- name_par.txt: To appeal to users acquainted with the Middlebury dataset, we provide the intrinsic and extrinsic camera parameters in the known way. The following is a verbatim quote from the Middlebury website: "There is one line for each image. The format for each line is: 'lxxx.vtk k11 k12 k13 k21 k22 k23 k31 k32 k33 r11 r12 r13 r21 r22 r23 r31 r32 r33 t1 t2 t3'. The projection matrix for that image is K*[R t]. The image origin is top-left, with x increasing horizontally, y vertically."
- name_views.fig: This MATLAB figure contains a visualization of all camera frames and might give an impression about the overall geometric situation, e.g. for initialization.
We currently only accept reconstructed models in form of a triangular manifold mesh in one of the following common formats:
- Wavefront 3d model (.obj)
- Standford Triangle Format (.ply)
- Stereolithography model (.stl)
- Legacy VTK format (.vtk)
If not excessively big, send your binary-encoded or compressed file to Jonathan Balzer via email. Altenatively, provide SSH, web, FTP access, or similar. Please, include run-time, processor type, and CPU speed obtained for each dataset.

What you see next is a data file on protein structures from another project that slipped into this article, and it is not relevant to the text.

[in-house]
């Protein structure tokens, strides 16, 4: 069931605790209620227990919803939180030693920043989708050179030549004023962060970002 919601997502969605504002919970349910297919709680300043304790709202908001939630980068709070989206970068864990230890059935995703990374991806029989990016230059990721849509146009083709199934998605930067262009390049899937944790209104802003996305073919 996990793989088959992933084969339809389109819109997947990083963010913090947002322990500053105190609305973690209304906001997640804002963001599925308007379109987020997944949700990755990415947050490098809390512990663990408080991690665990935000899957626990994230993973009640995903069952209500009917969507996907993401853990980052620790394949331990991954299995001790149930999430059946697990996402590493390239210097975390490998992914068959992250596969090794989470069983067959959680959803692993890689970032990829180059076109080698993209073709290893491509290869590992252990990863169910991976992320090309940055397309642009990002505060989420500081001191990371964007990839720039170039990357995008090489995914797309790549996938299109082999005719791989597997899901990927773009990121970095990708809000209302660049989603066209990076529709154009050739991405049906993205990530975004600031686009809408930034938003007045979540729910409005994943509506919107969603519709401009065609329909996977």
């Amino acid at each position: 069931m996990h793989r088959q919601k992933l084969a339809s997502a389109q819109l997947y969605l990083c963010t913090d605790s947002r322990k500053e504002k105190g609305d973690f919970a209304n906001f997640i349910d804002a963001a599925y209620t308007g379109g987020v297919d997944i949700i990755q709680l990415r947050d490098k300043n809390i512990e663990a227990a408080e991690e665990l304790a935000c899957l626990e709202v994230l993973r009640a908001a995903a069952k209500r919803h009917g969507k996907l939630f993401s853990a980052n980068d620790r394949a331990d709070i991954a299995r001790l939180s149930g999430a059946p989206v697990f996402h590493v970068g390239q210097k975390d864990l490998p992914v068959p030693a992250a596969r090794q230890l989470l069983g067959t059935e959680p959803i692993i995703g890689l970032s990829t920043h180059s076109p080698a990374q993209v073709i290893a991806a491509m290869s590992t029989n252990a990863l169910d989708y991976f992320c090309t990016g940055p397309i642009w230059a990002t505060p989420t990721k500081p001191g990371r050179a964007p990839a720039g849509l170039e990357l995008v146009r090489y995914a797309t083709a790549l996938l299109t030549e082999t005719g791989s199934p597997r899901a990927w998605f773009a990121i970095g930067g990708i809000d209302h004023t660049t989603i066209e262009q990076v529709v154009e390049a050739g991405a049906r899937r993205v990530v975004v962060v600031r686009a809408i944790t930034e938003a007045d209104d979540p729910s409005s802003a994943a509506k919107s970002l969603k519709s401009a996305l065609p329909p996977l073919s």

No results received so far. We plan to adopt the evaluation methodology as described in Seitz et al. (see references below).
- J. Balzer, S. Höfer, and J. Beyerer,Multiview Specular Stereo Reconstruction of Large Mirror Surfaces, to appear in Proc. of CVPR, 2011.
- J. Balzer, S. Werling: Principles of Shape from Specular Reflection, Elsevier Measurement 43, 2010.
- I. Ihrke, K. Kutulakos, H. Lensch, M. Magnor, W. Heidrich: State of the art
in transparent and specular object reconstruction, STAR Proceedings of Eurographics, 2008.
- S. Seitz, B. Curless, J. Diebel, D. Scharstein, R. Szeliski: A Comparison and Evaluation of Multi-View Stereo Reconstruction Algorithms, Proceedings of CVPR, 2006.
- S. Seitz et al.: Multi-view stereo evaluation web page.